Wasilla says NO to marijuana shops
WASILLA — Southcentral Alaska’s cannabis business just got more concentrated in Anchorage. A big chunk of the Valley, long a byword for marijuana cultivation, is out.
The Wasilla city council voted unanimously on Jan. 25 to ban all commercial marijuana within city limits, further narrowing options for Alaska cannabis industry to enter the newly legal market.
The ban prohibits testing, processing, cultivation, and retail sales within Wasilla city limits, and also expressly prohibits consumption anywhere except a private residence with the owner’s permission.
A state ballot initiative that passed in November 2014 legalized commercial marijuana activities in February 2015, but the ballot also specified that localities could opt out. In the Mat-Su, the city of Palmer has already banned commercial cannabis activities, and the Mat-Su Borough will have a borough-wide ban on its next public ballot.
Industry representatives — who had packed the house alongside marijuana opponents — said the ban is yet another step in a slippery slope of local bans.
“I want to puke,” said Midnight Greenery chief operating officer Tina Smith, a Wasilla resident. “This is the first step of banning it at the borough. We have the biggest grow in Alaska, right here. Once we start banning it, our industry is done. The more places opt out, the closer it gets to being closed entirely.”
Daniel Bracken, a local pastor who led his congregation in speaking in favor of the ban, said the council made the right decision for the majority of Wasilla voters who voted against Ballot Initiative 2 in 2014.
“I’m pleased,” said Bracken. “I think they made the right decision in respecting the will of the voters.”
‘I can do it here, or I can do it in Houston.’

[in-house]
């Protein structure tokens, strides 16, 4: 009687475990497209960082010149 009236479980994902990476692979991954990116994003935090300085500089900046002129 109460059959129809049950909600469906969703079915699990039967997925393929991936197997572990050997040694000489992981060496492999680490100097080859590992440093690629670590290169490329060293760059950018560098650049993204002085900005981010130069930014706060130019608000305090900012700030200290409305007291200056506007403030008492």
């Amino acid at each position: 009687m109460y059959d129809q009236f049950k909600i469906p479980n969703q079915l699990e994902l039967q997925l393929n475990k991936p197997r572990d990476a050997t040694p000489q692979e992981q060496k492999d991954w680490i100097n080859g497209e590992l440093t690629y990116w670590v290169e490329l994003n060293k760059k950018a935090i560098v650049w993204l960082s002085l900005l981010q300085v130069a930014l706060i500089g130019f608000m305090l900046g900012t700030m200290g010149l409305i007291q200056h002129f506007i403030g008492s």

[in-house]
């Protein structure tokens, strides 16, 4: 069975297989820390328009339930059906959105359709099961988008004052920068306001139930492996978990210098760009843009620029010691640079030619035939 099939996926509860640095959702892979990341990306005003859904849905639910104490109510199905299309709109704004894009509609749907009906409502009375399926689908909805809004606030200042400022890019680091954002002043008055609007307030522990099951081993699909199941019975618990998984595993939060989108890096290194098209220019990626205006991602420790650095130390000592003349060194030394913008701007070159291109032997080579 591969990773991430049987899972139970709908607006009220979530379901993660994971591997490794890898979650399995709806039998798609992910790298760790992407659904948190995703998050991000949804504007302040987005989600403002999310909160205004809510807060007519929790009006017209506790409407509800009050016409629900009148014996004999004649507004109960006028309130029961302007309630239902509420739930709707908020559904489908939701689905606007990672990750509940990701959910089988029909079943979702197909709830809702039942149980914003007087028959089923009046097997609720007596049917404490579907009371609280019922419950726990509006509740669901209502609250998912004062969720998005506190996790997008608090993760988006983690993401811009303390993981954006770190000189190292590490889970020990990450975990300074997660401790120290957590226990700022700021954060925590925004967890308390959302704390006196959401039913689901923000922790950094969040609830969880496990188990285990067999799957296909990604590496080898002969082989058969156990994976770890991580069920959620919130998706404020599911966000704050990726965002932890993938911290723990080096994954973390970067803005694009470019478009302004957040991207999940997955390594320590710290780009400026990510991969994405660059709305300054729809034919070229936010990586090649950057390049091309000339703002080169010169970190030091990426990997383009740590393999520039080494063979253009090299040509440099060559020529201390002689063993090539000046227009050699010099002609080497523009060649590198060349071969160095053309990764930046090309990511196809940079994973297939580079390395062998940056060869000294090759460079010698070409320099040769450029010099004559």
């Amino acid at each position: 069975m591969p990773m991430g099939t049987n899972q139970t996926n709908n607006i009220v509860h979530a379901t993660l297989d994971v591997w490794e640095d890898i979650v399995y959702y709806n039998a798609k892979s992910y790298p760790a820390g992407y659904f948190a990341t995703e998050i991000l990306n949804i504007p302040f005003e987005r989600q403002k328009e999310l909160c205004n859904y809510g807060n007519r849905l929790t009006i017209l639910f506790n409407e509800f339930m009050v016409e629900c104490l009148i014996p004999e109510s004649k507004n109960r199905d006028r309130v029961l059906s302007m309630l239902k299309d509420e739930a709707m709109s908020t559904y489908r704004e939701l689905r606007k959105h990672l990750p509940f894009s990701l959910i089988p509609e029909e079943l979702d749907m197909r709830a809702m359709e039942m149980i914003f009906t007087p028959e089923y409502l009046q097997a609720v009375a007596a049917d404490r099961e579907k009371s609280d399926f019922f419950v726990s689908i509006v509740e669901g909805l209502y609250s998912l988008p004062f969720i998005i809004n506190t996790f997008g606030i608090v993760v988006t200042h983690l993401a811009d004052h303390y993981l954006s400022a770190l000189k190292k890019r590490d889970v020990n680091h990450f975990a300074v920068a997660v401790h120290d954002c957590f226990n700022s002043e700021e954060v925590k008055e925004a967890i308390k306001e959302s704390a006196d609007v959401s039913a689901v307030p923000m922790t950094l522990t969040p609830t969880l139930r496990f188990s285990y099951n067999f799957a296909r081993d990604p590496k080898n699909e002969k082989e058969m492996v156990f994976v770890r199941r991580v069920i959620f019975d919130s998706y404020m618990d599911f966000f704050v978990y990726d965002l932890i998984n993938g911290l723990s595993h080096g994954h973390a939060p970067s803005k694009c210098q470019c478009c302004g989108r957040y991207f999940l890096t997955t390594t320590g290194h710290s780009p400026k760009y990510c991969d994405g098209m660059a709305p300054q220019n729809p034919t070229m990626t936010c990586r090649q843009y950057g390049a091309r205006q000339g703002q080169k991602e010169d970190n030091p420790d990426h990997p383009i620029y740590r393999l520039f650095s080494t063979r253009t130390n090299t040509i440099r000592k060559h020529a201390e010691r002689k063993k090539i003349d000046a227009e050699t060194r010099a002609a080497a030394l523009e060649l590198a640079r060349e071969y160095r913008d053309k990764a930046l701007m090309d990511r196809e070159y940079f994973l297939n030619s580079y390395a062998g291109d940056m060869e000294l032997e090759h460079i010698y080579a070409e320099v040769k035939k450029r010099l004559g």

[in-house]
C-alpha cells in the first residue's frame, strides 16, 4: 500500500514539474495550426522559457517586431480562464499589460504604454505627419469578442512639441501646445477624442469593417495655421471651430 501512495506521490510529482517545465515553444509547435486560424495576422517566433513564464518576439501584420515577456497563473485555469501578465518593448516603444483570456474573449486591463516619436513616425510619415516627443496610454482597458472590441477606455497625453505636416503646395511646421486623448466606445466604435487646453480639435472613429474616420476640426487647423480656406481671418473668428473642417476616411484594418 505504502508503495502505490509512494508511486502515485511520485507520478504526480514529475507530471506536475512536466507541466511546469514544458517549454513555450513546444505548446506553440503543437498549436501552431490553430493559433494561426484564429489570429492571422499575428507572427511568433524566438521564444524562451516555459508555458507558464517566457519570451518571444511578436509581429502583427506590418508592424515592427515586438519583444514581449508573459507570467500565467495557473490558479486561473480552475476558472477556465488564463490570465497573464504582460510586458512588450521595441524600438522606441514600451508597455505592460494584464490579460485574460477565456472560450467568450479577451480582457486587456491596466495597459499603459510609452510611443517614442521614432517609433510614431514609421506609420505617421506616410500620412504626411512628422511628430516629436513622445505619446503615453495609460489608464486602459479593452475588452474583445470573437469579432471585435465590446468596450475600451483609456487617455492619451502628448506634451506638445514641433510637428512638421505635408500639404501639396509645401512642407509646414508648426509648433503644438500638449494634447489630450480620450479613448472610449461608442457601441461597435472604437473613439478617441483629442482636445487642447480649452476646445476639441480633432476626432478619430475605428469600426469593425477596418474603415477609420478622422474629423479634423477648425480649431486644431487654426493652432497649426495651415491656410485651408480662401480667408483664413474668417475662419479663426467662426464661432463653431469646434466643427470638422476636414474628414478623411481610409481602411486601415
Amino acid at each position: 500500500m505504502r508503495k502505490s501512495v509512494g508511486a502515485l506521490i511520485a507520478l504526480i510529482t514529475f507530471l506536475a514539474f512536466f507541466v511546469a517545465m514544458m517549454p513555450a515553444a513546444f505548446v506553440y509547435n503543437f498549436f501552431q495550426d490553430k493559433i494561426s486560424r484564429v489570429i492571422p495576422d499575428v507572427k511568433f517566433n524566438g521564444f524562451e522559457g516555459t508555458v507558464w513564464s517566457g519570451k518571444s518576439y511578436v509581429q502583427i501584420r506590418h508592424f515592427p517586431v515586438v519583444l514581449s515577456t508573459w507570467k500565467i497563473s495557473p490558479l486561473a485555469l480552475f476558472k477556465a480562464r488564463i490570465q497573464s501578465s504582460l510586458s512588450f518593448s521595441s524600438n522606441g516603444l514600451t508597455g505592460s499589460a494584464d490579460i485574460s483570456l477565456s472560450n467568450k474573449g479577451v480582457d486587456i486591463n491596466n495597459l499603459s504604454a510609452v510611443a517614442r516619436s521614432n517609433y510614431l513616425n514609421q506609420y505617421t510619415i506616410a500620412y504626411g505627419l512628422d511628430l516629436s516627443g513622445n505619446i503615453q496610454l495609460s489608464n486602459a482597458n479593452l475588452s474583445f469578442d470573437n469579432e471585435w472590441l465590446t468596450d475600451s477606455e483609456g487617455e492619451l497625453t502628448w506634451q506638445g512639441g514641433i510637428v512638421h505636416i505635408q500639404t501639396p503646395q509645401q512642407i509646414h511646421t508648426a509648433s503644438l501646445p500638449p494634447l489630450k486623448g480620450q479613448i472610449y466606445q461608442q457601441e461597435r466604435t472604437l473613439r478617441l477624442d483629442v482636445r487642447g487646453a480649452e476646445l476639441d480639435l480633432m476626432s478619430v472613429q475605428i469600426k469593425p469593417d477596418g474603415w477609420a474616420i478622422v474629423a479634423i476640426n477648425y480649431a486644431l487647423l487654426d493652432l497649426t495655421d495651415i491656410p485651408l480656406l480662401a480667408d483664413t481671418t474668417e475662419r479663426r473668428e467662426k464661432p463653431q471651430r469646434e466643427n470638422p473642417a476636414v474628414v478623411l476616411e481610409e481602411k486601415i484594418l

Emotions ran high during public comment, both against the ban and in favor of it. Proponents of the ban had a running concern over providing a wholesome and safe environment for children.
The congregation of local King’s Chapel Alaska turned up in force to voice concerns. Bracken implored the council to spare Wasilla’s children from an influence he associates with criminality and vice. A mother, formerly homeless, linked her previous poverty to her young intro to the substance.
Like alcohol, said Wasilla man Leland Bogess, marijuana could work its way down to children and “infect” middle school and high schools. Youthful mistakes, others said, lead to lifelong regrets.
“Is it fair for boys like these to grow up poor, hungry, uneducated, malnourished, and complete the cycle of their parents?” asked Chris LaCroix.
Still other mothers, like pregnant Allie Van Eck, excoriated the council for even considered the “unfounded and unbalanced” ordinance that would take away her favorite anti-morning sickness aid, cannabis edibles. Medical users poured out stories of cancer pains and post-traumatic stress disorder cured by cannabis use.
Cannabis industry proponents looked for the nuts and bolts approach to convince the council to vote down the measure. Cannabis industry advocates cited Colorado and Washington to remind Wasilla of the potential tax dollars and the potential tourist trade the marijuana trade could create for the city.